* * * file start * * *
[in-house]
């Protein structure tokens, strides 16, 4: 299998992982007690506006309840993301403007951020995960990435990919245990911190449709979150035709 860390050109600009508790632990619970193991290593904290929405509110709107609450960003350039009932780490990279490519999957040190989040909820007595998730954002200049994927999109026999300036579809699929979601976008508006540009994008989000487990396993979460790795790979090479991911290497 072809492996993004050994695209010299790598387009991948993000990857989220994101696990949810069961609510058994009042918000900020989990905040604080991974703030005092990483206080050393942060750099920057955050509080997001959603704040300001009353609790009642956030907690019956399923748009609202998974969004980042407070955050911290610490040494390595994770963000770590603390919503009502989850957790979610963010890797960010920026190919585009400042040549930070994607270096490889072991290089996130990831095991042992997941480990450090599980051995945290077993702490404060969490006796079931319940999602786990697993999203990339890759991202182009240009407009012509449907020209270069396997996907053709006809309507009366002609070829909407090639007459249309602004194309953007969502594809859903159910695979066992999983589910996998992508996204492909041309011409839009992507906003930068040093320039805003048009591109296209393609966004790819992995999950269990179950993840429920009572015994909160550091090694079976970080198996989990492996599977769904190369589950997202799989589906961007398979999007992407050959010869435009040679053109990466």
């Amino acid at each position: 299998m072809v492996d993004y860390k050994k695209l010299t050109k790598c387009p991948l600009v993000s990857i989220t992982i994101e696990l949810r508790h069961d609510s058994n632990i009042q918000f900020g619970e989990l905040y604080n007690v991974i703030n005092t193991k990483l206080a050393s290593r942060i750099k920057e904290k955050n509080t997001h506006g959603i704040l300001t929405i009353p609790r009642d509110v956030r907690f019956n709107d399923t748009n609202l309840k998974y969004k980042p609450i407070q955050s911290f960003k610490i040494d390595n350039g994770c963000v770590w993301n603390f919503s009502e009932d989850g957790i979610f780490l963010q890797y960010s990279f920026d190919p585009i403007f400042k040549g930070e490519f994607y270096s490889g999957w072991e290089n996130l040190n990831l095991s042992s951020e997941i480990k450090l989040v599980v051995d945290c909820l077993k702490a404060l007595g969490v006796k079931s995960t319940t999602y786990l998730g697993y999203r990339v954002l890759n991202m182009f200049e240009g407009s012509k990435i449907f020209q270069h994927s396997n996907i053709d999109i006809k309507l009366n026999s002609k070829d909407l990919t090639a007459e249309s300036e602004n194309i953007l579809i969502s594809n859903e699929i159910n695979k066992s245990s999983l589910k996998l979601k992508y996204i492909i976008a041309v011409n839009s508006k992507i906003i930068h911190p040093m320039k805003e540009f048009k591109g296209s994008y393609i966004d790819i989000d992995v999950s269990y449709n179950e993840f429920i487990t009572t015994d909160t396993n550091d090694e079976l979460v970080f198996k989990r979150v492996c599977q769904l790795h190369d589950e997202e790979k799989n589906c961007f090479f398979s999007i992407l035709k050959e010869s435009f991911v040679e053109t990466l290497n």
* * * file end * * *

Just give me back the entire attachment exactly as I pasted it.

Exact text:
[in-house]
């Protein structure tokens, strides 16, 4: 299998992982007690506006309840993301403007951020995960990435990919245990911190449709979150035709 860390050109600009508790632990619970193991290593904290929405509110709107609450960003350039009932780490990279490519999957040190989040909820007595998730954002200049994927999109026999300036579809699929979601976008508006540009994008989000487990396993979460790795790979090479991911290497 072809492996993004050994695209010299790598387009991948993000990857989220994101696990949810069961609510058994009042918000900020989990905040604080991974703030005092990483206080050393942060750099920057955050509080997001959603704040300001009353609790009642956030907690019956399923748009609202998974969004980042407070955050911290610490040494390595994770963000770590603390919503009502989850957790979610963010890797960010920026190919585009400042040549930070994607270096490889072991290089996130990831095991042992997941480990450090599980051995945290077993702490404060969490006796079931319940999602786990697993999203990339890759991202182009240009407009012509449907020209270069396997996907053709006809309507009366002609070829909407090639007459249309602004194309953007969502594809859903159910695979066992999983589910996998992508996204492909041309011409839009992507906003930068040093320039805003048009591109296209393609966004790819992995999950269990179950993840429920009572015994909160550091090694079976970080198996989990492996599977769904190369589950997202799989589906961007398979999007992407050959010869435009040679053109990466």
């Amino acid at each position: 299998m072809v492996d993004y860390k050994k695209l010299t050109k790598c387009p991948l600009v993000s990857i989220t992982i994101e696990l949810r508790h069961d609510s058994n632990i009042q918000f900020g619970e989990l905040y604080n007690v991974i703030n005092t193991k990483l206080a050393s290593r942060i750099k920057e904290k955050n509080t997001h506006g959603i704040l300001t929405i009353p609790r009642d509110v956030r907690f019956n709107d399923t748009n609202l309840k998974y969004k980042p609450i407070q955050s911290f960003k610490i040494d390595n350039g994770c963000v770590w993301n603390f919503s009502e009932d989850g957790i979610f780490l963010q890797y960010s990279f920026d190919p585009i403007f400042k040549g930070e490519f994607y270096s490889g999957w072991e290089n996130l040190n990831l095991s042992s951020e997941i480990k450090l989040v599980v051995d945290c909820l077993k702490a404060l007595g969490v006796k079931s995960t319940t999602y786990l998730g697993y999203r990339v954002l890759n991202m182009f200049e240009g407009s012509k990435i449907f020209q270069h994927s396997n996907i053709d999109i006809k309507l009366n026999s002609k070829d909407l990919t090639a007459e249309s300036e602004n194309i953007l579809i969502s594809n859903e699929i159910n695979k066992s245990s999983l589910k996998l979601k992508y996204i492909i976008a041309v011409n839009s508006k992507i906003i930068h911190p040093m320039k805003e540009f048009k591109g296209s994008y393609i966004d790819i989000d992995v999950s269990y449709n179950e993840f429920i487990t009572t015994d909160t396993n550091d090694e079976l979460v970080f198996k989990r979150v492996c599977q769904l790795h190369d589950e997202e790979k799989n589906c961007f090479f398979s999007i992407l035709k050959e010869s435009f991911v040679e053109t990466l290497n």